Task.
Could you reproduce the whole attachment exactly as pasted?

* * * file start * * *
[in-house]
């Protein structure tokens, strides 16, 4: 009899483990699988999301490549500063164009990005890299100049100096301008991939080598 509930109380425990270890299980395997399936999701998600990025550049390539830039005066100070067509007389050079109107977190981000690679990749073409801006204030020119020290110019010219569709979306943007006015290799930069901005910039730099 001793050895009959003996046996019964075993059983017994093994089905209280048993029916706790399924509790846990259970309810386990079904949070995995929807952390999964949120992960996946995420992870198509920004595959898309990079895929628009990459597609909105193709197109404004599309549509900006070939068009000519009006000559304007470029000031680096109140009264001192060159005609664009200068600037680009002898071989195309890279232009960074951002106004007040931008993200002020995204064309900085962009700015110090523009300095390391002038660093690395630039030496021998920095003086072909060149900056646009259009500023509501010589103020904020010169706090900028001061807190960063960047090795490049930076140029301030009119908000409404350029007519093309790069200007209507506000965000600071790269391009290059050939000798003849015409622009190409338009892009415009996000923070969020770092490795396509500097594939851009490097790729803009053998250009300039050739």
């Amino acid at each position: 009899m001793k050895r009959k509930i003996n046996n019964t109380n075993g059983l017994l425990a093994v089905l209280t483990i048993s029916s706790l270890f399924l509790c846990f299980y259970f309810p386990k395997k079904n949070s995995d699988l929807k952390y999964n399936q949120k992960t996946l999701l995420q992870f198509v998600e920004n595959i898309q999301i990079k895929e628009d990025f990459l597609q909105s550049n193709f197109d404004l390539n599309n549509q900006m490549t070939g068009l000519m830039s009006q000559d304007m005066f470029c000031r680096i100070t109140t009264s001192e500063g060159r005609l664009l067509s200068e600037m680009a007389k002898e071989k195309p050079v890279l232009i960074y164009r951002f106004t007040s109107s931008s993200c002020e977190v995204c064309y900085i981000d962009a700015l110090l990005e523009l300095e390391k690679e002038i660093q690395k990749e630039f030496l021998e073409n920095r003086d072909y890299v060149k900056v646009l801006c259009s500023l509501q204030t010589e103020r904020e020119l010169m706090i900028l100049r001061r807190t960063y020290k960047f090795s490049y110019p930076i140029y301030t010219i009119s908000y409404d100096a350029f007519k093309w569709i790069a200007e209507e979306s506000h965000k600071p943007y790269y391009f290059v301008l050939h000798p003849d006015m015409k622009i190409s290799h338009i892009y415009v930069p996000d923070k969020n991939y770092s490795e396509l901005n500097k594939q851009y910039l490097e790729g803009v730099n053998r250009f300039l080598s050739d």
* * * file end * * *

[in-house]
């Protein structure tokens, strides 16, 4: 009899483990699988999301490549500063164009990005890299100049100096301008991939080598 509930109380425990270890299980395997399936999701998600990025550049390539830039005066100070067509007389050079109107977190981000690679990749073409801006204030020119020290110019010219569709979306943007006015290799930069901005910039730099 001793050895009959003996046996019964075993059983017994093994089905209280048993029916706790399924509790846990259970309810386990079904949070995995929807952390999964949120992960996946995420992870198509920004595959898309990079895929628009990459597609909105193709197109404004599309549509900006070939068009000519009006000559304007470029000031680096109140009264001192060159005609664009200068600037680009002898071989195309890279232009960074951002106004007040931008993200002020995204064309900085962009700015110090523009300095390391002038660093690395630039030496021998920095003086072909060149900056646009259009500023509501010589103020904020010169706090900028001061807190960063960047090795490049930076140029301030009119908000409404350029007519093309790069200007209507506000965000600071790269391009290059050939000798003849015409622009190409338009892009415009996000923070969020770092490795396509500097594939851009490097790729803009053998250009300039050739």
């Amino acid at each position: 009899m001793k050895r009959k509930i003996n046996n019964t109380n075993g059983l017994l425990a093994v089905l209280t483990i048993s029916s706790l270890f399924l509790c846990f299980y259970f309810p386990k395997k079904n949070s995995d699988l929807k952390y999964n399936q949120k992960t996946l999701l995420q992870f198509v998600e920004n595959i898309q999301i990079k895929e628009d990025f990459l597609q909105s550049n193709f197109d404004l390539n599309n549509q900006m490549t070939g068009l000519m830039s009006q000559d304007m005066f470029c000031r680096i100070t109140t009264s001192e500063g060159r005609l664009l067509s200068e600037m680009a007389k002898e071989k195309p050079v890279l232009i960074y164009r951002f106004t007040s109107s931008s993200c002020e977190v995204c064309y900085i981000d962009a700015l110090l990005e523009l300095e390391k690679e002038i660093q690395k990749e630039f030496l021998e073409n920095r003086d072909y890299v060149k900056v646009l801006c259009s500023l509501q204030t010589e103020r904020e020119l010169m706090i900028l100049r001061r807190t960063y020290k960047f090795s490049y110019p930076i140029y301030t010219i009119s908000y409404d100096a350029f007519k093309w569709i790069a200007e209507e979306s506000h965000k600071p943007y790269y391009f290059v301008l050939h000798p003849d006015m015409k622009i190409s290799h338009i892009y415009v930069p996000d923070k969020n991939y770092s490795e396509l901005n500097k594939q851009y910039l490097e790729g803009v730099n053998r250009f300039l080598s050739d």